[FOM] Infinity of primes in Euclid
Alexander Zenkin
alexzen at com2com.ru
Fri Dec 16 13:33:40 EST 2005
If my memory is accurate, recently somebody (either at [FOM] or [HM]
list) cited a similar attitude of Euclid to a line.
Something like that: Euclid never used the term 'infinite line', but
used the term 'an unlimited line'.
This is also an example of Aristotle's "Potential Infinity" as opposed
to an "Actual (Completed) Infinity".
Could anybody remind an exact citation of this point in Euclid?
Alexander Zenkin
-----Original Message-----
From: fom-bounces at cs.nyu.edu [mailto:fom-bounces at cs.nyu.edu] On Behalf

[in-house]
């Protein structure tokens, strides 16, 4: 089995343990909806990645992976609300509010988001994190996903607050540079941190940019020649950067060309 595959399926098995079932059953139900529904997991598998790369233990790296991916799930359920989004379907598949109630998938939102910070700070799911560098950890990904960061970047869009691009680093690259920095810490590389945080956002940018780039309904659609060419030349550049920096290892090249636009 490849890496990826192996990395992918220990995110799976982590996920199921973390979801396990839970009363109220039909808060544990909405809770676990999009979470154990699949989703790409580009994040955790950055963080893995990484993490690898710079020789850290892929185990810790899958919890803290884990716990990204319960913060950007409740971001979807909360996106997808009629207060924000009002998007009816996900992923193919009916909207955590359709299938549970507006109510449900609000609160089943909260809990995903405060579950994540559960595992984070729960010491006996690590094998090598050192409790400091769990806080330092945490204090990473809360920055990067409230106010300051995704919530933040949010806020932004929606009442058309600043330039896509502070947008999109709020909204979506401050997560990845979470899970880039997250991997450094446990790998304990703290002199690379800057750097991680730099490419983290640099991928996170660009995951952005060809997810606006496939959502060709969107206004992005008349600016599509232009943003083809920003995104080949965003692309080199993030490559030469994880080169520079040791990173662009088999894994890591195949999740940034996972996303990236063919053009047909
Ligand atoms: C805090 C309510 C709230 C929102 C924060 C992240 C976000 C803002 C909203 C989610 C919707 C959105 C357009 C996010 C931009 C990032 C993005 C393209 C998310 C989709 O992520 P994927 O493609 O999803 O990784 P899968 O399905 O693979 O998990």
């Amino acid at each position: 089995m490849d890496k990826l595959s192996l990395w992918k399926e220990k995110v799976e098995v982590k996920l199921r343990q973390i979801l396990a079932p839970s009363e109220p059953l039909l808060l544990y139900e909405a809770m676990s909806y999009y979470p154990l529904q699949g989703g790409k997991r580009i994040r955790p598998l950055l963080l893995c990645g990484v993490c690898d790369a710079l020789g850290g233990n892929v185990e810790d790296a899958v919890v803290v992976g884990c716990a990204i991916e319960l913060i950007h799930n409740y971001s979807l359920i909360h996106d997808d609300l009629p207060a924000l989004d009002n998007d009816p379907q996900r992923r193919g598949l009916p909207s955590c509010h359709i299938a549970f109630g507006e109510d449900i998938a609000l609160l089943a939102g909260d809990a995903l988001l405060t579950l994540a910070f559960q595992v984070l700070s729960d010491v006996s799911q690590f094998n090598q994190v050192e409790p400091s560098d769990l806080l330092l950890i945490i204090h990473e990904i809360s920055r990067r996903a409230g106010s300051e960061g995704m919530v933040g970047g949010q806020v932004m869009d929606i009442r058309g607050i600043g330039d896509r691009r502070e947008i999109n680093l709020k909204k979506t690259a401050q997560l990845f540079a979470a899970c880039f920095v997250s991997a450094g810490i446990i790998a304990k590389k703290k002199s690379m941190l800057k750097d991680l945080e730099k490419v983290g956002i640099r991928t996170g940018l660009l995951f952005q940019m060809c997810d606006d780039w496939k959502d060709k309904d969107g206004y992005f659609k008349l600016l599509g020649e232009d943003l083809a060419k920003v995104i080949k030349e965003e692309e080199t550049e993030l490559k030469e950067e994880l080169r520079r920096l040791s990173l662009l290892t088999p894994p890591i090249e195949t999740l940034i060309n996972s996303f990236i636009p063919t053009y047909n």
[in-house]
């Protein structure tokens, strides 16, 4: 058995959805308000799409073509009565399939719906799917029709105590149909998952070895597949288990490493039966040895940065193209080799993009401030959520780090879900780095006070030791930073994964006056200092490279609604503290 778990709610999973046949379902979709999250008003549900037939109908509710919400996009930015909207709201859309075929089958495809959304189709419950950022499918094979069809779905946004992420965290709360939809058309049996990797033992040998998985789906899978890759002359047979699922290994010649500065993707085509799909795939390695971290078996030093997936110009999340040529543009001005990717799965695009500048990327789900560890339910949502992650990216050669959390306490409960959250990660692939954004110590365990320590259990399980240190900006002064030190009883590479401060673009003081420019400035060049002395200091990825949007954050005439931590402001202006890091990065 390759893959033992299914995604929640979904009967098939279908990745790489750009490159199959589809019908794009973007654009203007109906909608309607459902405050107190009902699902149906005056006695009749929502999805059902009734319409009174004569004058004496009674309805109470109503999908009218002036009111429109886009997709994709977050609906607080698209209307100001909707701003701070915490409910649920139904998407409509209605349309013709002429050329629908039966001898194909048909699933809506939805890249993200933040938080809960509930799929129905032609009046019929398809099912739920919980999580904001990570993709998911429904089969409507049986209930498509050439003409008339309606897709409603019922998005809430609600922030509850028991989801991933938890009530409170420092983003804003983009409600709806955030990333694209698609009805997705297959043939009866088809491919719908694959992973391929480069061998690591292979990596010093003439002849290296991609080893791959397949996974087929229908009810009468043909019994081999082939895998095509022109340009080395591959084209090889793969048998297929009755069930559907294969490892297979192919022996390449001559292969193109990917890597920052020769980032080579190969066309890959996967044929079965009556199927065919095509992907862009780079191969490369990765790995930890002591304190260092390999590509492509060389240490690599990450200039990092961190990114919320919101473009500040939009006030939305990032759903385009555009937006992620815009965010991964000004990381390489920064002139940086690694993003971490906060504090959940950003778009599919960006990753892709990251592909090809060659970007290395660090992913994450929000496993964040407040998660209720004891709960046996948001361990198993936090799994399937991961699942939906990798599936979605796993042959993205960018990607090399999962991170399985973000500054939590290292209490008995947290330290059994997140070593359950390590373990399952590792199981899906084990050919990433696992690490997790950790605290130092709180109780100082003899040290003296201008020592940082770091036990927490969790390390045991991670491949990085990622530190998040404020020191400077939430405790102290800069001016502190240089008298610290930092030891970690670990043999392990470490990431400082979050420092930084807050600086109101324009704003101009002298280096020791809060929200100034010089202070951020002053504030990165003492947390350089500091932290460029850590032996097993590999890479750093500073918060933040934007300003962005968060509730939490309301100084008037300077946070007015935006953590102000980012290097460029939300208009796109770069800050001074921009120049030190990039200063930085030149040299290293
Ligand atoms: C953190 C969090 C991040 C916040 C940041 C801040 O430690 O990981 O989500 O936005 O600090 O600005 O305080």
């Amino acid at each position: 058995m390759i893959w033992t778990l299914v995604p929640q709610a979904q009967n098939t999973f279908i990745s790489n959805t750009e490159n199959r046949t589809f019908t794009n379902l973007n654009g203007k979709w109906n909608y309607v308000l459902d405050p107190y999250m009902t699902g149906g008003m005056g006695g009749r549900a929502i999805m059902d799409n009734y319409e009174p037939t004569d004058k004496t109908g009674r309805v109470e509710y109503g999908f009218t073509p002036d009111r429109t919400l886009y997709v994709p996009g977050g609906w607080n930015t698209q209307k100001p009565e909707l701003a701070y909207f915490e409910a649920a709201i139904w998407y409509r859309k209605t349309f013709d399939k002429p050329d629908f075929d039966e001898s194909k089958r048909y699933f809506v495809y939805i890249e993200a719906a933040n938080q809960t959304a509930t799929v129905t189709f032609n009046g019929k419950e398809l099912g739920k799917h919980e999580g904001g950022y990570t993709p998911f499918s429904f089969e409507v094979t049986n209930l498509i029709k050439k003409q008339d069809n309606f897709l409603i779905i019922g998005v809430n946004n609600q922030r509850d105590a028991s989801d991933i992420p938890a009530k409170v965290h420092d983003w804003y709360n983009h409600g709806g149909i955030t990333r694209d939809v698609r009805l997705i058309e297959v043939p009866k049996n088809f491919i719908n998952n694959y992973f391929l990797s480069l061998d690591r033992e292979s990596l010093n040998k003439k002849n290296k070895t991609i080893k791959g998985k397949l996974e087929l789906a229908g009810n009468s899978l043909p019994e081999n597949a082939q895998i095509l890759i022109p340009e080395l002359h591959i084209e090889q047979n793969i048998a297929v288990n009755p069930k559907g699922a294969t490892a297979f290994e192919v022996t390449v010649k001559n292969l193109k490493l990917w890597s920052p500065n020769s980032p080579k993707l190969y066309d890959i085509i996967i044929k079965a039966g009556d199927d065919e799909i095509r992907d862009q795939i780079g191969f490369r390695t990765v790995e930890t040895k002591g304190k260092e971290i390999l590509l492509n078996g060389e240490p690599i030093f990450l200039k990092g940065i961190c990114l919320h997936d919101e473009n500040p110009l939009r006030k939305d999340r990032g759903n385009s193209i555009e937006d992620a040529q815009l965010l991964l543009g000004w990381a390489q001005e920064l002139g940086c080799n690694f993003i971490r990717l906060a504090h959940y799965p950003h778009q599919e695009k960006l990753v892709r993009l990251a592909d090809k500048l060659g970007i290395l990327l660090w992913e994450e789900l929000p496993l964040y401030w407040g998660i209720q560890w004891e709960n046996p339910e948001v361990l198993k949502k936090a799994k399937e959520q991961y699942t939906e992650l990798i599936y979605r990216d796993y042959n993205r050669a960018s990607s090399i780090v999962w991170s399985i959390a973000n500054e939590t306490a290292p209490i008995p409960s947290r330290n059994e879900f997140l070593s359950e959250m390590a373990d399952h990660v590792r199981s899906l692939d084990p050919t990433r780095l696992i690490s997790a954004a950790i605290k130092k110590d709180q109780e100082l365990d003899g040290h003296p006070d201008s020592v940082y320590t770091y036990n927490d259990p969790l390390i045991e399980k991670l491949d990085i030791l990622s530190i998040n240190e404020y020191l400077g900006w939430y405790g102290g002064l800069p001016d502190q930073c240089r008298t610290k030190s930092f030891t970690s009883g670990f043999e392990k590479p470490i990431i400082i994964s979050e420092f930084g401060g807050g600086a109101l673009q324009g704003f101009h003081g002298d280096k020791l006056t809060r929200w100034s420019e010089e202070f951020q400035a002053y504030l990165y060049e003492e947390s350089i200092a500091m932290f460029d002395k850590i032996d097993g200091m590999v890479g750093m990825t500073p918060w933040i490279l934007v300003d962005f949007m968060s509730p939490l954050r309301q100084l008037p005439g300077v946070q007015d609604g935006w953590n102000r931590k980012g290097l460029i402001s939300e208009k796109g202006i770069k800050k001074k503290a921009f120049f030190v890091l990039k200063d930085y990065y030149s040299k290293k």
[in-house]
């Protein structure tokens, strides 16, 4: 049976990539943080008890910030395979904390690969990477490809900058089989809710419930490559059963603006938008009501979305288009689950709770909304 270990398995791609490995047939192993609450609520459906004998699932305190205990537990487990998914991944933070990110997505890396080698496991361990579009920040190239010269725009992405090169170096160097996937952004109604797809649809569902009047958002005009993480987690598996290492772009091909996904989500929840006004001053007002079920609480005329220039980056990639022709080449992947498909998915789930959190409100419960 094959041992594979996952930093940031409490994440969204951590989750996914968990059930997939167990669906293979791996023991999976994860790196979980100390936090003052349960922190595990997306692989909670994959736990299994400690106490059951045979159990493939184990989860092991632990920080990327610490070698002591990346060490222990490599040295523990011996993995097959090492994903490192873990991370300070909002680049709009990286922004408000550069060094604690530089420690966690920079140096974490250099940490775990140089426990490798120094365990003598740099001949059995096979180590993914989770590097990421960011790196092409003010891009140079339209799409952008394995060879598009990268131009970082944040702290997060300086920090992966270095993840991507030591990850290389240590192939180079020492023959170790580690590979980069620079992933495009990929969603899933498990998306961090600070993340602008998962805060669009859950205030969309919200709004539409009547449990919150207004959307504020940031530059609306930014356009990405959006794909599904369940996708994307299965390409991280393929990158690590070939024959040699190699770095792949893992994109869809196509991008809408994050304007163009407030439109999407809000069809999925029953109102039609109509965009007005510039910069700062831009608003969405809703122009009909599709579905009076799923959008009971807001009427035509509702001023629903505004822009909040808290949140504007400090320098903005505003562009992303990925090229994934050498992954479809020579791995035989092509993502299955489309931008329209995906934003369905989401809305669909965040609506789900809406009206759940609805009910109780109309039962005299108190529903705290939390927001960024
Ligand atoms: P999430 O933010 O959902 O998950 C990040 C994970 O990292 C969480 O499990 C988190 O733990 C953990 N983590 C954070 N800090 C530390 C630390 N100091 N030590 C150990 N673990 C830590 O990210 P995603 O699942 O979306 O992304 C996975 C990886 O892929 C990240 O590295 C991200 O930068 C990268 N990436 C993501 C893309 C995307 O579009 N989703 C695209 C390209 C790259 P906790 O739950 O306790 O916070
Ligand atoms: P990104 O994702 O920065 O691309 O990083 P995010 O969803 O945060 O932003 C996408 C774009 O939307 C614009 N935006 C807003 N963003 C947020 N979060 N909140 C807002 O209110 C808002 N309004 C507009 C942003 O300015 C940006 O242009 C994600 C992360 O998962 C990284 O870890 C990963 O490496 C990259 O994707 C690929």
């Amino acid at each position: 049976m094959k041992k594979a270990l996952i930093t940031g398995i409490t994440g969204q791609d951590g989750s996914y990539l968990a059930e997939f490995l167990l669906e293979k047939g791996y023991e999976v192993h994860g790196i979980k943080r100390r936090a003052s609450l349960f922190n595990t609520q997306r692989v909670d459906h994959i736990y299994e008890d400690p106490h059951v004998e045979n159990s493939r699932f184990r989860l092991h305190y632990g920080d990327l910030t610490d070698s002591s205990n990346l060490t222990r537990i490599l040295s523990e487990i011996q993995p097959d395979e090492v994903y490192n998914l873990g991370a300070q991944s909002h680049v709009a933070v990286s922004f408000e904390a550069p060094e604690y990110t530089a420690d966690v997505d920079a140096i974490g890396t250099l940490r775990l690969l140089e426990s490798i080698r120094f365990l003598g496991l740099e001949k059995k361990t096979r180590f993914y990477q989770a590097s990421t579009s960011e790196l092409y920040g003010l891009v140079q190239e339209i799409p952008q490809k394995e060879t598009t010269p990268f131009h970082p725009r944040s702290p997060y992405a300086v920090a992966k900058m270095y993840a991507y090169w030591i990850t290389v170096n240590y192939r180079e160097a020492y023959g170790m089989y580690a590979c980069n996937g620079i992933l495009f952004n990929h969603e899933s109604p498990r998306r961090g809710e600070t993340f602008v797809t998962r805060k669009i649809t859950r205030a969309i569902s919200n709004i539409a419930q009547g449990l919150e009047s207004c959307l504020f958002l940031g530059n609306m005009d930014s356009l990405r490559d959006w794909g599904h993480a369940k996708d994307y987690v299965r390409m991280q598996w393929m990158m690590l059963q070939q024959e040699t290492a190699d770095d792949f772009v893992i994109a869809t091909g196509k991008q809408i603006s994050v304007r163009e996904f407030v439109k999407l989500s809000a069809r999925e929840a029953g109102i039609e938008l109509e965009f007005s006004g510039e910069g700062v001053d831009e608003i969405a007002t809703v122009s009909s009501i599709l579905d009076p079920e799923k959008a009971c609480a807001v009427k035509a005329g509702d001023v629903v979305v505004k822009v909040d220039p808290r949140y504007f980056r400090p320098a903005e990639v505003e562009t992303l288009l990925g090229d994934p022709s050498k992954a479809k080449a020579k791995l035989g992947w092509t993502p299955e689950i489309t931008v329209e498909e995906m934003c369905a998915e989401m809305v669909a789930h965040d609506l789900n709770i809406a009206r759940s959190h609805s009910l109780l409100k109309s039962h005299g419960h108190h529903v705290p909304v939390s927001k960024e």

Of Mark Bridger
Sent: Thursday, December 15, 2005 5:33 PM
To: fom at cs.nyu.edu
Subject: [FOM] Infinity of primes in Euclid
Euclid does NOT say that there are infinitely many primes. Rather, he
proves that for any number of primes there must be another. The
reference is: Book IX, Proposition 20: "Prime numbers are more than any
assigned multitude of prime numbers." ("The History of Mathematics - A
Reader" ed. J. Fauvel, J. Gray.)
This is an example of Aristotle's "Potential Infinity" as opposed to a
"Completed Infinity."
M. Bridger
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